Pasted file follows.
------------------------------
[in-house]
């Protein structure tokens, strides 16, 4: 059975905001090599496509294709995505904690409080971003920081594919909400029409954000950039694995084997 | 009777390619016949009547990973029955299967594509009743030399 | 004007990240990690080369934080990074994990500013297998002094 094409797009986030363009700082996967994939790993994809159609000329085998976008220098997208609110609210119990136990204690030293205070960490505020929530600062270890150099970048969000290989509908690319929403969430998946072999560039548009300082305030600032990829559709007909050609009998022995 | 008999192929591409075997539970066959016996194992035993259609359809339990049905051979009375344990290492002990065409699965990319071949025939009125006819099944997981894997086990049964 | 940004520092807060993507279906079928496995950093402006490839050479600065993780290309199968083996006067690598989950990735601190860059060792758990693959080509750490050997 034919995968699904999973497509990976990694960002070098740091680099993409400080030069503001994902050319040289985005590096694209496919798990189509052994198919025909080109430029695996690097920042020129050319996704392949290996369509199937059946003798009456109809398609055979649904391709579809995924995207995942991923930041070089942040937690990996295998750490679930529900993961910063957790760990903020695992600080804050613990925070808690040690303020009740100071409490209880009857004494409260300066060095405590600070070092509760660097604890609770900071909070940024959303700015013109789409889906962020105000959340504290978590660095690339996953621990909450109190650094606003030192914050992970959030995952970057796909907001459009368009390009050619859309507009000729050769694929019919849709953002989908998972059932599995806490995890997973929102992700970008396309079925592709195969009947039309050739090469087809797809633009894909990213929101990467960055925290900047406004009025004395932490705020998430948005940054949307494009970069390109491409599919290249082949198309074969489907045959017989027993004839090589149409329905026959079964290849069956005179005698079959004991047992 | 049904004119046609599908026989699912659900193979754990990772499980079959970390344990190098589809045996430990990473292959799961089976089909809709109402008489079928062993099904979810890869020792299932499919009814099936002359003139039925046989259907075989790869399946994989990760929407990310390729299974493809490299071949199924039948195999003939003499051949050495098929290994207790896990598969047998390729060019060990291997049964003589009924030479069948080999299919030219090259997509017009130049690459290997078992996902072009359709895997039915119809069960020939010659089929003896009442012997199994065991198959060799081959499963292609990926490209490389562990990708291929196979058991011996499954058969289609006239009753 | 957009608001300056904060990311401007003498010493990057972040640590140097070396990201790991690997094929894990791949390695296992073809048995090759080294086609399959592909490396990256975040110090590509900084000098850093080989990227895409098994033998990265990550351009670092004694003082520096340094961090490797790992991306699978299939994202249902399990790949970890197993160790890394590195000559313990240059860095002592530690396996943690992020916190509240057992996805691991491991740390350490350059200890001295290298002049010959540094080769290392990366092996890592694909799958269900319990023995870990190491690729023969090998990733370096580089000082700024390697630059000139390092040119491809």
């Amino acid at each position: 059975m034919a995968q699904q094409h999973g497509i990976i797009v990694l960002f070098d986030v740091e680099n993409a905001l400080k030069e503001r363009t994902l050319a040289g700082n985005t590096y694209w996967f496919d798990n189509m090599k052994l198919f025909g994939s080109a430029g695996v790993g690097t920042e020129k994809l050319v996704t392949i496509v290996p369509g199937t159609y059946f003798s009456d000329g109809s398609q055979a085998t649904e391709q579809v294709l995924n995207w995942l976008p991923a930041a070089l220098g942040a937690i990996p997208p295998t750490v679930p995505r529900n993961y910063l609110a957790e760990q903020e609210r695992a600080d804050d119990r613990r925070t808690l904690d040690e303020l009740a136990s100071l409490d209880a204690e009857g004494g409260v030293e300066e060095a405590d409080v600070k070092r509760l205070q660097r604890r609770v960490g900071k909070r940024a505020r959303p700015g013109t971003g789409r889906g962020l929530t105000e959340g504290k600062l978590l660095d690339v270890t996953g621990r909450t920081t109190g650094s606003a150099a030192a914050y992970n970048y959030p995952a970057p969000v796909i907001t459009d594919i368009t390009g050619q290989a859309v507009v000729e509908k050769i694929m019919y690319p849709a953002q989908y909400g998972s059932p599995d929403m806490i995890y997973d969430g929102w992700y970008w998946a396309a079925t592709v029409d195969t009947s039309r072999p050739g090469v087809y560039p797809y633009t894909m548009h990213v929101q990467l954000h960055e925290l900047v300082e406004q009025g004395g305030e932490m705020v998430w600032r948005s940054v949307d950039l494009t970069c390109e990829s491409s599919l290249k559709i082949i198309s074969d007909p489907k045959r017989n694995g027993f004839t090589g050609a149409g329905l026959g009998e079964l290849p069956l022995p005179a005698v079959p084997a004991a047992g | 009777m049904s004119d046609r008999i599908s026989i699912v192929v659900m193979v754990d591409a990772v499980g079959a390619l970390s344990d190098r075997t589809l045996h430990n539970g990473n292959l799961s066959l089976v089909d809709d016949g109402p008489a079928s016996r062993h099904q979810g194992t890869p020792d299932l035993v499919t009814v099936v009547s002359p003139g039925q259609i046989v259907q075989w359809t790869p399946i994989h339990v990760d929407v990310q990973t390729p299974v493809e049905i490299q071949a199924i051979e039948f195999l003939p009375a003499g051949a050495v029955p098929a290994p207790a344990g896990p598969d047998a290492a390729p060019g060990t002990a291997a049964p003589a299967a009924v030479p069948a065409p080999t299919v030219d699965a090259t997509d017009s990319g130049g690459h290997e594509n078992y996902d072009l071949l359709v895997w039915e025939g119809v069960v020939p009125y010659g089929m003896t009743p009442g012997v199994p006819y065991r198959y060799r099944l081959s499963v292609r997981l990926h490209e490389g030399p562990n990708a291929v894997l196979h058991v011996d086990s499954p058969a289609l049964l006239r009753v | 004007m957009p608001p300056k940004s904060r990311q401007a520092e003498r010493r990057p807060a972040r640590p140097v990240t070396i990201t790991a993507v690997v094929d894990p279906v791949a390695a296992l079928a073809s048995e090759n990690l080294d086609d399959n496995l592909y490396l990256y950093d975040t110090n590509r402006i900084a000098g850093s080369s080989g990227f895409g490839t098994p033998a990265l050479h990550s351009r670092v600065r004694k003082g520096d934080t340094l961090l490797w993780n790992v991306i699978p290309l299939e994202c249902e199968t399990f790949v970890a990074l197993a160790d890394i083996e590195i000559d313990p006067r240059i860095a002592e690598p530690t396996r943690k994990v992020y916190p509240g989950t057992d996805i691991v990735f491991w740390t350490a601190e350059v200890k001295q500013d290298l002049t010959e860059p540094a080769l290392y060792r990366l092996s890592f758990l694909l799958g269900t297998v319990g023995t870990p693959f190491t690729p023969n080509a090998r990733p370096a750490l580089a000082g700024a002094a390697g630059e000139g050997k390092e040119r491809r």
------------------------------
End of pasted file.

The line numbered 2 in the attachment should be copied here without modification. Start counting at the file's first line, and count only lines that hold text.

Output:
């Protein structure tokens, strides 16, 4: 059975905001090599496509294709995505904690409080971003920081594919909400029409954000950039694995084997 | 009777390619016949009547990973029955299967594509009743030399 | 004007990240990690080369934080990074994990500013297998002094 094409797009986030363009700082996967994939790993994809159609000329085998976008220098997208609110609210119990136990204690030293205070960490505020929530600062270890150099970048969000290989509908690319929403969430998946072999560039548009300082305030600032990829559709007909050609009998022995 | 008999192929591409075997539970066959016996194992035993259609359809339990049905051979009375344990290492002990065409699965990319071949025939009125006819099944997981894997086990049964 | 940004520092807060993507279906079928496995950093402006490839050479600065993780290309199968083996006067690598989950990735601190860059060792758990693959080509750490050997 034919995968699904999973497509990976990694960002070098740091680099993409400080030069503001994902050319040289985005590096694209496919798990189509052994198919025909080109430029695996690097920042020129050319996704392949290996369509199937059946003798009456109809398609055979649904391709579809995924995207995942991923930041070089942040937690990996295998750490679930529900993961910063957790760990903020695992600080804050613990925070808690040690303020009740100071409490209880009857004494409260300066060095405590600070070092509760660097604890609770900071909070940024959303700015013109789409889906962020105000959340504290978590660095690339996953621990909450109190650094606003030192914050992970959030995952970057796909907001459009368009390009050619859309507009000729050769694929019919849709953002989908998972059932599995806490995890997973929102992700970008396309079925592709195969009947039309050739090469087809797809633009894909990213929101990467960055925290900047406004009025004395932490705020998430948005940054949307494009970069390109491409599919290249082949198309074969489907045959017989027993004839090589149409329905026959079964290849069956005179005698079959004991047992 | 049904004119046609599908026989699912659900193979754990990772499980079959970390344990190098589809045996430990990473292959799961089976089909809709109402008489079928062993099904979810890869020792299932499919009814099936002359003139039925046989259907075989790869399946994989990760929407990310390729299974493809490299071949199924039948195999003939003499051949050495098929290994207790896990598969047998390729060019060990291997049964003589009924030479069948080999299919030219090259997509017009130049690459290997078992996902072009359709895997039915119809069960020939010659089929003896009442012997199994065991198959060799081959499963292609990926490209490389562990990708291929196979058991011996499954058969289609006239009753 | 957009608001300056904060990311401007003498010493990057972040640590140097070396990201790991690997094929894990791949390695296992073809048995090759080294086609399959592909490396990256975040110090590509900084000098850093080989990227895409098994033998990265990550351009670092004694003082520096340094961090490797790992991306699978299939994202249902399990790949970890197993160790890394590195000559313990240059860095002592530690396996943690992020916190509240057992996805691991491991740390350490350059200890001295290298002049010959540094080769290392990366092996890592694909799958269900319990023995870990190491690729023969090998990733370096580089000082700024390697630059000139390092040119491809």